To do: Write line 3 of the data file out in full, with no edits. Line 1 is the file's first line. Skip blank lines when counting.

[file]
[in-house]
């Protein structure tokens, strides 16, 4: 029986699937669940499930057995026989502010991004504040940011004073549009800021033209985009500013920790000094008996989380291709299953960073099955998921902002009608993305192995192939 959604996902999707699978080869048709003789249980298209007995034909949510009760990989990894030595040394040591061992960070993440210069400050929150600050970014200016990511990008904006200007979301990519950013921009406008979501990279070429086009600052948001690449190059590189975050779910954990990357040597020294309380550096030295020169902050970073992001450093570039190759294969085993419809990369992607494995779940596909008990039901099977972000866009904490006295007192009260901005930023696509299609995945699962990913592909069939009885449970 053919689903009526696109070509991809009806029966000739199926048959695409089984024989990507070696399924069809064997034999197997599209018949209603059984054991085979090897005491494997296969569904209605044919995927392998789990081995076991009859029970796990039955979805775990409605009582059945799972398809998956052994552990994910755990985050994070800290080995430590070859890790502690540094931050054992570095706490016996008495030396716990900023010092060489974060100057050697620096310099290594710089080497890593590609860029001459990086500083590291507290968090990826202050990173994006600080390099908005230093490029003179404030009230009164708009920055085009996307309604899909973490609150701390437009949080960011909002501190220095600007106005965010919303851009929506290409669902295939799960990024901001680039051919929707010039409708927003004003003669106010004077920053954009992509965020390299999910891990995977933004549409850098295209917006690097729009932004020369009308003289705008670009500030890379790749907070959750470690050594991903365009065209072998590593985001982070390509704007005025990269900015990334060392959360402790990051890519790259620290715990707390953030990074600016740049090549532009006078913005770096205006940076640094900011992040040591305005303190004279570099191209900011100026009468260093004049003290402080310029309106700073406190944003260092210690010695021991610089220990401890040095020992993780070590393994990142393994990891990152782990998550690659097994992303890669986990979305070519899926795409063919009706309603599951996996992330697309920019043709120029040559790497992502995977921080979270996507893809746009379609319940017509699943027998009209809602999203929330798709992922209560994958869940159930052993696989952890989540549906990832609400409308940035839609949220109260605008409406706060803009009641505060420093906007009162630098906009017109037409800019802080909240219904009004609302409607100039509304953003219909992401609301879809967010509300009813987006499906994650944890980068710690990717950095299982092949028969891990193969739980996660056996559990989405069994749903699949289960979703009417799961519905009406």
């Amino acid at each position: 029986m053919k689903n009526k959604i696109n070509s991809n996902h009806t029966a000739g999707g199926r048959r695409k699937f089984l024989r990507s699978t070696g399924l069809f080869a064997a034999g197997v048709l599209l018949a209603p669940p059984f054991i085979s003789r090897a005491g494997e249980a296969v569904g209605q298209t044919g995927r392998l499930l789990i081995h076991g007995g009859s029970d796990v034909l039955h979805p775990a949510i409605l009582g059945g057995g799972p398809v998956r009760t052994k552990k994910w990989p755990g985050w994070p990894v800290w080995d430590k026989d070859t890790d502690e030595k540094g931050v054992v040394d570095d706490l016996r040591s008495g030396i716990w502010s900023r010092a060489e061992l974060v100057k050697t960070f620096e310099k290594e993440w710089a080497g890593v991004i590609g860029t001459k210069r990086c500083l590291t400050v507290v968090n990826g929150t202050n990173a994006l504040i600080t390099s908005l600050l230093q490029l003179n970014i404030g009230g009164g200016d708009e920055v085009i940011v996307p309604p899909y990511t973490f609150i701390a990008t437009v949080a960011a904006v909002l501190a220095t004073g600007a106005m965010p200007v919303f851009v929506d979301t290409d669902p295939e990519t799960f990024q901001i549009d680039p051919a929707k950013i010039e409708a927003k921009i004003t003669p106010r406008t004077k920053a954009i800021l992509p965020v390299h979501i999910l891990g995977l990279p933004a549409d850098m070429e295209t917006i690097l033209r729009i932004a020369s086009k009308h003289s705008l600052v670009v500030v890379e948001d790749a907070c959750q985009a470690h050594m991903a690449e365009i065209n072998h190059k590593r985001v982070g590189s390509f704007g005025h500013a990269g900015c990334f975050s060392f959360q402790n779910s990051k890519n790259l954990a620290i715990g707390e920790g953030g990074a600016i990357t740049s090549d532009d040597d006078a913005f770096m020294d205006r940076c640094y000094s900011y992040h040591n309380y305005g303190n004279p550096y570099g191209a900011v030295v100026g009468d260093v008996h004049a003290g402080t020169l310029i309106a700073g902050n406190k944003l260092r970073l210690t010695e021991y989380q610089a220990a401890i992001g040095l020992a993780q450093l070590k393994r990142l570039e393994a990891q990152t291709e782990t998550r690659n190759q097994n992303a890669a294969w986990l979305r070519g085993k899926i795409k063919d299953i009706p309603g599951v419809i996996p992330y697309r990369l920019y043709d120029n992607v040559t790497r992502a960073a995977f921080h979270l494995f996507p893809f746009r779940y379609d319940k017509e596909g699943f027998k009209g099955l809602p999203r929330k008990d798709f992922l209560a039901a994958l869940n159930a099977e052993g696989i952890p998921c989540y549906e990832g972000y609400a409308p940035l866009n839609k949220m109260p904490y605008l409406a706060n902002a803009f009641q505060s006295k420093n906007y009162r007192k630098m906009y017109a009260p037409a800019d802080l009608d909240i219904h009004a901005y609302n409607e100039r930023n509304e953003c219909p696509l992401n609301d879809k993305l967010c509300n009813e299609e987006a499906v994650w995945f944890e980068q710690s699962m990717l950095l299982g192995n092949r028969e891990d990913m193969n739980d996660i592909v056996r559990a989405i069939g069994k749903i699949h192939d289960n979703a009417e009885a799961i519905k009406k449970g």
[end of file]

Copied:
């Amino acid at each position: 029986m053919k689903n009526k959604i696109n070509s991809n996902h009806t029966a000739g999707g199926r048959r695409k699937f089984l024989r990507s699978t070696g399924l069809f080869a064997a034999g197997v048709l599209l018949a209603p669940p059984f054991i085979s003789r090897a005491g494997e249980a296969v569904g209605q298209t044919g995927r392998l499930l789990i081995h076991g007995g009859s029970d796990v034909l039955h979805p775990a949510i409605l009582g059945g057995g799972p398809v998956r009760t052994k552990k994910w990989p755990g985050w994070p990894v800290w080995d430590k026989d070859t890790d502690e030595k540094g931050v054992v040394d570095d706490l016996r040591s008495g030396i716990w502010s900023r010092a060489e061992l974060v100057k050697t960070f620096e310099k290594e993440w710089a080497g890593v991004i590609g860029t001459k210069r990086c500083l590291t400050v507290v968090n990826g929150t202050n990173a994006l504040i600080t390099s908005l600050l230093q490029l003179n970014i404030g009230g009164g200016d708009e920055v085009i940011v996307p309604p899909y990511t973490f609150i701390a990008t437009v949080a960011a904006v909002l501190a220095t004073g600007a106005m965010p200007v919303f851009v929506d979301t290409d669902p295939e990519t799960f990024q901001i549009d680039p051919a929707k950013i010039e409708a927003k921009i004003t003669p106010r406008t004077k920053a954009i800021l992509p965020v390299h979501i999910l891990g995977l990279p933004a549409d850098m070429e295209t917006i690097l033209r729009i932004a020369s086009k009308h003289s705008l600052v670009v500030v890379e948001d790749a907070c959750q985009a470690h050594m991903a690449e365009i065209n072998h190059k590593r985001v982070g590189s390509f704007g005025h500013a990269g900015c990334f975050s060392f959360q402790n779910s990051k890519n790259l954990a620290i715990g707390e920790g953030g990074a600016i990357t740049s090549d532009d040597d006078a913005f770096m020294d205006r940076c640094y000094s900011y992040h040591n309380y305005g303190n004279p550096y570099g191209a900011v030295v100026g009468d260093v008996h004049a003290g402080t020169l310029i309106a700073g902050n406190k944003l260092r970073l210690t010695e021991y989380q610089a220990a401890i992001g040095l020992a993780q450093l070590k393994r990142l570039e393994a990891q990152t291709e782990t998550r690659n190759q097994n992303a890669a294969w986990l979305r070519g085993k899926i795409k063919d299953i009706p309603g599951v419809i996996p992330y697309r990369l920019y043709d120029n992607v040559t790497r992502a960073a995977f921080h979270l494995f996507p893809f746009r779940y379609d319940k017509e596909g699943f027998k009209g099955l809602p999203r929330k008990d798709f992922l209560a039901a994958l869940n159930a099977e052993g696989i952890p998921c989540y549906e990832g972000y609400a409308p940035l866009n839609k949220m109260p904490y605008l409406a706060n902002a803009f009641q505060s006295k420093n906007y009162r007192k630098m906009y017109a009260p037409a800019d802080l009608d909240i219904h009004a901005y609302n409607e100039r930023n509304e953003c219909p696509l992401n609301d879809k993305l967010c509300n009813e299609e987006a499906v994650w995945f944890e980068q710690s699962m990717l950095l299982g192995n092949r028969e891990d990913m193969n739980d996660i592909v056996r559990a989405i069939g069994k749903i699949h192939d289960n979703a009417e009885a799961i519905k009406k449970g």